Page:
This post discusses evaluating temperature from the bicooler with air conditioning on.
Several weeks ago a comparison was made of a front-mounted intercooler and stock location intercooler when the GTI air conditioning system is running. The intercooler outlet air temperature in the cold side charge pipe was compared between the two during a ~30-minute drive that simulated stop-and-go driving.
This comparison raised a question about how a bicooler with air conditioning on would perform under similar operating conditions. This post discusses the investigation that was conducted and the outcome.
The GTI is equipped with a Majesty front-mounted intercooler and a do88 stock location intercooler with the two connected in a bicooler configuration.
The remainder of the setup, route and operating speeds are the same as was described in the prior test.
The intercooler outlet temperate, intake air temperature, and operating speed are shown for the drive in the chart below.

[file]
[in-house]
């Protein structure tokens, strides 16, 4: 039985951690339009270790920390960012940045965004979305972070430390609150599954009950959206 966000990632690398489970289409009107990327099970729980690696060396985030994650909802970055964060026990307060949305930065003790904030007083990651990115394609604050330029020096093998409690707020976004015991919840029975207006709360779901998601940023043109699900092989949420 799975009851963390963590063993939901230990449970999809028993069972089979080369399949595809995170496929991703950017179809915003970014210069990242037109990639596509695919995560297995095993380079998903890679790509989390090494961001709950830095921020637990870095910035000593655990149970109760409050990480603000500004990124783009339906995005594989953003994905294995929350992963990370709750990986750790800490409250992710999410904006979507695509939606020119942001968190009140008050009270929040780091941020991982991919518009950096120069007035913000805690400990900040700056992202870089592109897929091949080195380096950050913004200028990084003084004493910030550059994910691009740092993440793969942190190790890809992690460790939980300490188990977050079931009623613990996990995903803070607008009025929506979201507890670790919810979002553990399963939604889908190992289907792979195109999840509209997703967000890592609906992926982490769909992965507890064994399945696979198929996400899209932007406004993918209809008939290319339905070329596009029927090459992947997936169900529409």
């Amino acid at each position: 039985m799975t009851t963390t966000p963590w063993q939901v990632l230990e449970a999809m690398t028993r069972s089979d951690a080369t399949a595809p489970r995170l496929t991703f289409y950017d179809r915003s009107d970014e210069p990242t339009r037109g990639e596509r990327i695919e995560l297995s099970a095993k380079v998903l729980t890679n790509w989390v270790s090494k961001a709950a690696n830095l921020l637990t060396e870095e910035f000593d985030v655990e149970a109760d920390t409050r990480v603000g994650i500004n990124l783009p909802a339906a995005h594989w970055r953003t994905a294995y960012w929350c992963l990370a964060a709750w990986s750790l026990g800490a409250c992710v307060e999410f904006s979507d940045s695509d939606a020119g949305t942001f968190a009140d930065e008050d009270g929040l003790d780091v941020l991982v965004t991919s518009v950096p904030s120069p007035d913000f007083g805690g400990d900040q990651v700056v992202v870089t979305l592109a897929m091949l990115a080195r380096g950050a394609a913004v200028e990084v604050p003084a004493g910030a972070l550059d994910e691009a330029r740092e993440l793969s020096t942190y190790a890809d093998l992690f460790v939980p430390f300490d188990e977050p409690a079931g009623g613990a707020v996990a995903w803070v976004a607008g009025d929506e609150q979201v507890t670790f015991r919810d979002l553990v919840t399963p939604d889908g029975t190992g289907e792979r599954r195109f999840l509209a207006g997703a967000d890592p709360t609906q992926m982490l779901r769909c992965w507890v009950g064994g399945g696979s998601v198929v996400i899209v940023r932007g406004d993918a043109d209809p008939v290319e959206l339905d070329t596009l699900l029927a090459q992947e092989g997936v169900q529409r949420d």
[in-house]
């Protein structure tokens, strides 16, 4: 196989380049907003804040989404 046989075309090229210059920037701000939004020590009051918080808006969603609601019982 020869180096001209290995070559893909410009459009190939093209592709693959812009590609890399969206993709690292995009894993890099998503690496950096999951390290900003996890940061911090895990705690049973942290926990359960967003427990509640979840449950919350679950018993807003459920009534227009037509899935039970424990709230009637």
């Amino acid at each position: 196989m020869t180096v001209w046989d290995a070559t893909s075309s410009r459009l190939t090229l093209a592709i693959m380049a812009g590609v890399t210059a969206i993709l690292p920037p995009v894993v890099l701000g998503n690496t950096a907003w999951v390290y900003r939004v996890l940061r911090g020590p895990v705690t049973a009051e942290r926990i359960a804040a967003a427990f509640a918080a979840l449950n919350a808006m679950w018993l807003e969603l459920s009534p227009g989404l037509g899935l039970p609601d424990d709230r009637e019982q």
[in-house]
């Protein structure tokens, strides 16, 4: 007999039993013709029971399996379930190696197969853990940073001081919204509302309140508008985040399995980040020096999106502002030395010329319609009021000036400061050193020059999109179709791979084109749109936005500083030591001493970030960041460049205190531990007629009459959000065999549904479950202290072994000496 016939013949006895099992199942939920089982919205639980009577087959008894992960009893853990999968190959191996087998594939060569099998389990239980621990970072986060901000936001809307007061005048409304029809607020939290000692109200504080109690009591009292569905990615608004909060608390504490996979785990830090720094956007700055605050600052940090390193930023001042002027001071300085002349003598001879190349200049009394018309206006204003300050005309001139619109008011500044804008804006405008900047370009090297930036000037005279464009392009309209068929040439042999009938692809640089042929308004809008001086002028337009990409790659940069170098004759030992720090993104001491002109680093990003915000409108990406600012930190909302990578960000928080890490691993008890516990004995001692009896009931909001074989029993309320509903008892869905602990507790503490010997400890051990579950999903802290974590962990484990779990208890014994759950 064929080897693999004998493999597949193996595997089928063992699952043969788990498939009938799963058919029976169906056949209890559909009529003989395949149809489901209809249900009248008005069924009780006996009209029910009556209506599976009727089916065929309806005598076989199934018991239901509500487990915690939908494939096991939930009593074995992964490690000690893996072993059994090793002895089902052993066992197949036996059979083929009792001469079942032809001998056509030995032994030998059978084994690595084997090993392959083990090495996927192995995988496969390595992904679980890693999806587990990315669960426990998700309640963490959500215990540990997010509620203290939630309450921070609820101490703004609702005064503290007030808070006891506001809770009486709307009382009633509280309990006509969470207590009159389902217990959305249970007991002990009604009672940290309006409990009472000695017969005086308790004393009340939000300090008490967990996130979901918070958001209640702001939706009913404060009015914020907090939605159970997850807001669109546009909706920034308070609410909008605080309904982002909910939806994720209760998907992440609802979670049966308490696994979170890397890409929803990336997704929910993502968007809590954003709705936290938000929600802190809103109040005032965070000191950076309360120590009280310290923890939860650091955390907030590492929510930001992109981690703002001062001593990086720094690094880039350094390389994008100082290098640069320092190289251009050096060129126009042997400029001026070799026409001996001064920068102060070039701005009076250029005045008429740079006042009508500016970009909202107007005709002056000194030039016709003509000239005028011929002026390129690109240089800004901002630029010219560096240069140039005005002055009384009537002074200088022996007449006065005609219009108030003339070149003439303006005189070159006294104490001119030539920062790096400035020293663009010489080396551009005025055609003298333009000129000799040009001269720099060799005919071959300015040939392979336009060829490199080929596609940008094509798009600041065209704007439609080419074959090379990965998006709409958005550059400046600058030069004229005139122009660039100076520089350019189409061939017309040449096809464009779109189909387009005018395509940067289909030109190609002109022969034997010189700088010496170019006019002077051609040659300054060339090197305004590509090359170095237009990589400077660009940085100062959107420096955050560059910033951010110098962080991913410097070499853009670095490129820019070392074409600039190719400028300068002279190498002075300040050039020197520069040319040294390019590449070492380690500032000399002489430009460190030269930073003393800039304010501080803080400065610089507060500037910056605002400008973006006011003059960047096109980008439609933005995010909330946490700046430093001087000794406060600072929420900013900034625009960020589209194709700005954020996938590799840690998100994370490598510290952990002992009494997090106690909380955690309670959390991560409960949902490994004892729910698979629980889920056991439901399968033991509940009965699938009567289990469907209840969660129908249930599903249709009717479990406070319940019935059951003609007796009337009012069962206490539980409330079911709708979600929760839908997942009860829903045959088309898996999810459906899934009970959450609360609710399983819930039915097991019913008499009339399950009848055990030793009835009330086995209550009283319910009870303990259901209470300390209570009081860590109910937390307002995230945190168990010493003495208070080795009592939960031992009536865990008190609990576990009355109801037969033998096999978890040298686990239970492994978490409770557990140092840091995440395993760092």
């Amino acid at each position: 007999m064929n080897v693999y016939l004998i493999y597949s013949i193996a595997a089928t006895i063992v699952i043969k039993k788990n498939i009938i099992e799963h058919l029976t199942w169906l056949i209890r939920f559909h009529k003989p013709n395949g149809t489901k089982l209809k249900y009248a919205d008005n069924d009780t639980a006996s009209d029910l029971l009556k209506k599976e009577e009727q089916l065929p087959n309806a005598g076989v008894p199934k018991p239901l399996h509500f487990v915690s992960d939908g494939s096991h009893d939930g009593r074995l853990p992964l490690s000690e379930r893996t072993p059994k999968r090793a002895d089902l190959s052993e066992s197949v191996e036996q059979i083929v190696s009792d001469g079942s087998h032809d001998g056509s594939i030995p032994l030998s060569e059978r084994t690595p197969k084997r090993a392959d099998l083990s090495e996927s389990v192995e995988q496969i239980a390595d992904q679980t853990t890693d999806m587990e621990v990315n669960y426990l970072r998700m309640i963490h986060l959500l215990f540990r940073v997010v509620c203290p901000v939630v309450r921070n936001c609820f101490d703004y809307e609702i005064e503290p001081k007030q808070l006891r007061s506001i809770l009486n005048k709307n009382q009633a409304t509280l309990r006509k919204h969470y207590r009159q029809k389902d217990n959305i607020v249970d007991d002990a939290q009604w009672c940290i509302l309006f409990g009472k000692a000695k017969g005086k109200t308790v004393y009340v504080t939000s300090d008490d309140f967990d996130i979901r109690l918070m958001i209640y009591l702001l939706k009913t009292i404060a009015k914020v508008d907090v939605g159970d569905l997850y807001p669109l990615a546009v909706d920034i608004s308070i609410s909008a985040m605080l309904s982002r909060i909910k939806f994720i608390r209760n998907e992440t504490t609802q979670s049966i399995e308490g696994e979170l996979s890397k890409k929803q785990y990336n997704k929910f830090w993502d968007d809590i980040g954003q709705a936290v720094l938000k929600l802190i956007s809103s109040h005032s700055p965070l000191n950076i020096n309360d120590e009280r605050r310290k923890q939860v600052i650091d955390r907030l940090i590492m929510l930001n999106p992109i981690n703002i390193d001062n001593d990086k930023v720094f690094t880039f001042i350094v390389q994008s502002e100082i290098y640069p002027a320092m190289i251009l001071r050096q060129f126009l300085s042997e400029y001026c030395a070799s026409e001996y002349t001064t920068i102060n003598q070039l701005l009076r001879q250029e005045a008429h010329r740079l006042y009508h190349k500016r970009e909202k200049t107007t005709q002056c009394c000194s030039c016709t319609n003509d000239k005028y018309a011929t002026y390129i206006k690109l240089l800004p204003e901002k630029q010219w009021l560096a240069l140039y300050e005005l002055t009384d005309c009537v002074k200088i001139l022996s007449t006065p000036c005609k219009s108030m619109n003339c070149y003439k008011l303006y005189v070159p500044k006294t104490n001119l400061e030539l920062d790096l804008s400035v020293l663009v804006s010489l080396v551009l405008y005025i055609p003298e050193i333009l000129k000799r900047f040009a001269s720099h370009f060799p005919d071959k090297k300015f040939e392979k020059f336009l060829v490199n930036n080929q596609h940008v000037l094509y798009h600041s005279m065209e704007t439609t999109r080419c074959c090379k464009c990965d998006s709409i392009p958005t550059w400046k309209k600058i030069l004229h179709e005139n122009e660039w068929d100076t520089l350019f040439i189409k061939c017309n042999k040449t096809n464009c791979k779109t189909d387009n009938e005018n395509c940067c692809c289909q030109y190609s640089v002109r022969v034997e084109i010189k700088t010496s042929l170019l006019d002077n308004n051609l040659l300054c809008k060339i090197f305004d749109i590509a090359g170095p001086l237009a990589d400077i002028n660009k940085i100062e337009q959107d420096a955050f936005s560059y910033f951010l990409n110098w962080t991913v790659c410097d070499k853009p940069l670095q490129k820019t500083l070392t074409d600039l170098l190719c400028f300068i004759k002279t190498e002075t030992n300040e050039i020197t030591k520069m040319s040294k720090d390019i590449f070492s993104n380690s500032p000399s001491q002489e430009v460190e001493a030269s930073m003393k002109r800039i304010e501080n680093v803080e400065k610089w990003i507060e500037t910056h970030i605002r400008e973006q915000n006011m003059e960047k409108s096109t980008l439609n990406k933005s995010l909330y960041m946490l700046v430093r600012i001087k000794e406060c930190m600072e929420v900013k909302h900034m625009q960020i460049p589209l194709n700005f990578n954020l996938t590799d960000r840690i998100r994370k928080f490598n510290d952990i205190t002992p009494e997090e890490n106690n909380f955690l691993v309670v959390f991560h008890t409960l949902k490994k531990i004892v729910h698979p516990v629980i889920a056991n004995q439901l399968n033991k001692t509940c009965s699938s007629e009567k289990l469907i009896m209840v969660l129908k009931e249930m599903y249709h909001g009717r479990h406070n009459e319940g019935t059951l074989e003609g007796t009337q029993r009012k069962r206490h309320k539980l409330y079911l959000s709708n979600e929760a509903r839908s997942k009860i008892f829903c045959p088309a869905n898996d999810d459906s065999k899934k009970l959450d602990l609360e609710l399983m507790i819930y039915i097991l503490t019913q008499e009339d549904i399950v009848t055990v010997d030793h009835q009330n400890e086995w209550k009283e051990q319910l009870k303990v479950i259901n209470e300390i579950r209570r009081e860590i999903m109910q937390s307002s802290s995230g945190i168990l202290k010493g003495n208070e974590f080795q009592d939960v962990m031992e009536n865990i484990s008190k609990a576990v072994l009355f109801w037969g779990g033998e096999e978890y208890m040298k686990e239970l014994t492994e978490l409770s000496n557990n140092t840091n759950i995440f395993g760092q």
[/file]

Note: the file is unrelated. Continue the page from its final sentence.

The next chart shows a histogram of the IC outlet temperature over ambient during this drive. The bins are the temperature delta in degrees F.
The next three charts compare all three intercooler configurations; FMIC only, SMIC only, and Bicooler.
This chart shows the IC Outlet air temperature over ambient over the drive route.
The IC Outlet temperature over ambient data is summarized with a bar chart showing the percent of data points in each of the 5 degrees Fahrenheit bins:
The data points are further combined into box plots:
This chart shows the bicooler temperature delta minus the FMIC temperature delta throughout the drive:
The addition of the FMIC to the stock location intercooler results in a slight increase to the outlet air temperature as compared to the stock location intercooler alone. The average difference over this test route is 3 degF.
The difference between the average temperature from the FMIC to the Bicooler is 13 degF.
As the last chart illustrates, the Bicooler minus FMIC temperature difference varies by approximately 5 to 15 degF after the mid-point of the drive. This is where the peak speeds increase to around 45 mph, as shown in the first chart.
Overall the results with the air conditioner operating are not surprising. The stand-alone FMIC has the lowest average outlet temperature. The stock location intercooler has slightly higher outlet temperatures, and the FMIC along with the stock location IC has the highest outlet temperature.